From the meerschaum pipes, deerstalker caps and myriad other Sherlock Holmes memorabilia in his Cliffside Park home, it can be deduced that Irving Kamil admired the cold and calculating London detective.
“Holmes is unique,” Mr. Kamil, a founder of a Sherlock Holmes fan society known as Mrs. Hudson’s Cliffdwellers, told The Record in 2011. “He is among the best-known, if not the best-known, literary figures. Although don’t quote me about literary figures — because we’re so supposed to believe he’s alive.”
Mr. Kamil, a career New York City educator who died last Friday at 86, started Mrs. Hudson’s Cliffdwellers with two friends, now deceased, in 1976. The Cliffdwellers, named for Holmes’ landlady at 221B Baker St., is an offshoot of another Sherlockian society, the Baker Street Irregulars, founded by the writer Christopher Morley in the 1930s.
The Cliffdwellers gather twice yearly, in June and December, to eat, sing and bask in their affection for Holmes, the late-19th century creation of Arthur Conan Doyle. The meetings are held at the River Palm Terrace restaurant in Edgewater.
Mr. Kamil also belonged to the Baker Street Irregulars, as his certificate attests:
“This is to certify that Irving Kamil, having passed all the tests prescribed by the constitution and bylaws of the society, is hereby declared a full participating member of the Baker Street Irregulars, under the authenticated, titular investiture of M. Oscar Meunier of Grenoble, and is authorized in the purlieus of the Sherlockian world.”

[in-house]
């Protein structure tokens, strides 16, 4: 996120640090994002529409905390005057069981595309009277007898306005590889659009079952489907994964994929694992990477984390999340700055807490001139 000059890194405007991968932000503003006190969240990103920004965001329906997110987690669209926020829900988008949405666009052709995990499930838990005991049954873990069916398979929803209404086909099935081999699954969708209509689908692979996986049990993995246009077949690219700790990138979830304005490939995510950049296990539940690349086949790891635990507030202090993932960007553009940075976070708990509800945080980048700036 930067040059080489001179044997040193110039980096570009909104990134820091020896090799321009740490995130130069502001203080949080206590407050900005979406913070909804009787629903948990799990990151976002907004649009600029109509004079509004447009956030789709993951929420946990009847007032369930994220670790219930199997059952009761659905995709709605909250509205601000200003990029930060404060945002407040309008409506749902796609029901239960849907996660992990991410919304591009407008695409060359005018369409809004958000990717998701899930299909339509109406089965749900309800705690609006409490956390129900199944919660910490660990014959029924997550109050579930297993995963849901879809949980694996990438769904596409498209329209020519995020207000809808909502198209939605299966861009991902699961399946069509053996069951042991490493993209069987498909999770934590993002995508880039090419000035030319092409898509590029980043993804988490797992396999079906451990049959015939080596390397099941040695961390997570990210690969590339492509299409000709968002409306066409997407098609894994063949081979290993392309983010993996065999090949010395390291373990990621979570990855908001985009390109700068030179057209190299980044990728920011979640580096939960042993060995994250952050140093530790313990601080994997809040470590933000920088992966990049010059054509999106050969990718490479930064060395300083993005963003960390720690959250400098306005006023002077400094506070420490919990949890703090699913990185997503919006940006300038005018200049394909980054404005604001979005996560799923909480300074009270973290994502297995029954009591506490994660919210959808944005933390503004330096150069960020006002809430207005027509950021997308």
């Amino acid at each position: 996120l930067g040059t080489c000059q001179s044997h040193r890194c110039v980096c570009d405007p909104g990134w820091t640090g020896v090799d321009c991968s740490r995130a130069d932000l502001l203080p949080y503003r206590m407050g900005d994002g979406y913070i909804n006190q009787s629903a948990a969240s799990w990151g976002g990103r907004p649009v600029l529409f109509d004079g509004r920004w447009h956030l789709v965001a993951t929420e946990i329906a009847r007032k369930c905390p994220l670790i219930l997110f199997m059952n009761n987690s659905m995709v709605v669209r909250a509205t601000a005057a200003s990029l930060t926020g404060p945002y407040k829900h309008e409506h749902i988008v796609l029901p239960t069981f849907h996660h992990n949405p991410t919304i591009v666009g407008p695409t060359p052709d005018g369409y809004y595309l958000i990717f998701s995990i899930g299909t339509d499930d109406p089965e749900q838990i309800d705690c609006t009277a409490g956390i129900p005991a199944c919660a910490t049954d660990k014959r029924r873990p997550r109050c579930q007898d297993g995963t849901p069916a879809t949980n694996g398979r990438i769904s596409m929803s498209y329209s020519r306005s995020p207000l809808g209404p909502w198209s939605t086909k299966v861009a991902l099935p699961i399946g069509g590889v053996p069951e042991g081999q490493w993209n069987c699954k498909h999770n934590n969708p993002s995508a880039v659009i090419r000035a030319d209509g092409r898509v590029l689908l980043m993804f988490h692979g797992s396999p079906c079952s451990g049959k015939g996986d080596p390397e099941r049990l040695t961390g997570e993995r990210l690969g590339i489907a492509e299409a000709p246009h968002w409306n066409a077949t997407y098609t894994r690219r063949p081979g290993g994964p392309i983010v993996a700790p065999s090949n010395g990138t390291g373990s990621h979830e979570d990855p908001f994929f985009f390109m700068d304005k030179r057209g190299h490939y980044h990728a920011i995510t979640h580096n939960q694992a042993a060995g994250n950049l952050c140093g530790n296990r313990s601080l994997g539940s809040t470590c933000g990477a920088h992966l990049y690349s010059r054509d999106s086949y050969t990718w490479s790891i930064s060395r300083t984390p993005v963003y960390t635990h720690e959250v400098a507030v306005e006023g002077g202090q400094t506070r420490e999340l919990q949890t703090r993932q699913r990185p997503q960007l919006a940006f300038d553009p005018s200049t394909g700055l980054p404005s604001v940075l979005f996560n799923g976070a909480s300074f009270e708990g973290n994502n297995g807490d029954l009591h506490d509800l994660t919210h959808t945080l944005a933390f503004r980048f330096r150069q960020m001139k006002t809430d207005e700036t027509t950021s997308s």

Mr. Kamil’s wife, Selma, said her husband was always “a mystery story addict” but she did not know whether he read Sherlock Holmes as a boy.
What attracted him to the pipe-smoking, cocaine-using consulting detective?
“I guess it was the intellect of Sherlock, not just his character,” Selma Kamil said. “How Sherlock deduced things. And his various oddities …”
She added that her Brooklyn-bred husband had little in common, personality wise, with the arrogant and eccentric Holmes, “although I did hear from his secretaries and some of his teachers that you couldn’t approach Irving before he had his second cup of coffee.”
Mr. Kamil, a science teacher at the start of his career, retired in 1990 as principal of Nathaniel Hawthorne Middle School 74 in Bayside, Queens.
The next year, to mark the 137th anniversary of the fictional detective’s birth, Mr. Kamil wrote an essay for The Record wondering what the Victorian-era Sherlock Holmes would have to say about “the pressing issues of our times.”
On President George H.W. Bush’s “read my lips, no new taxes” pledge: “Come, come … it is human to err.”
On Madonna’s latest video: “The more outré and grotesque an incident is, the more carefully it deserves to be examined.”
On the Cross Bronx Expressway: “One should always look for a possible alternative.”
Mr. Kamil is survived by his wife of 63 years; a son, Jan, of West Orange; two daughters, Rowena Gianfredi of Allendale and Shira Kamil of Newton; a brother, Philip, of Fort Lee; three grandchildren and one great-grandchild.
Reprinted from NorthJersey.com, May 2, 2013.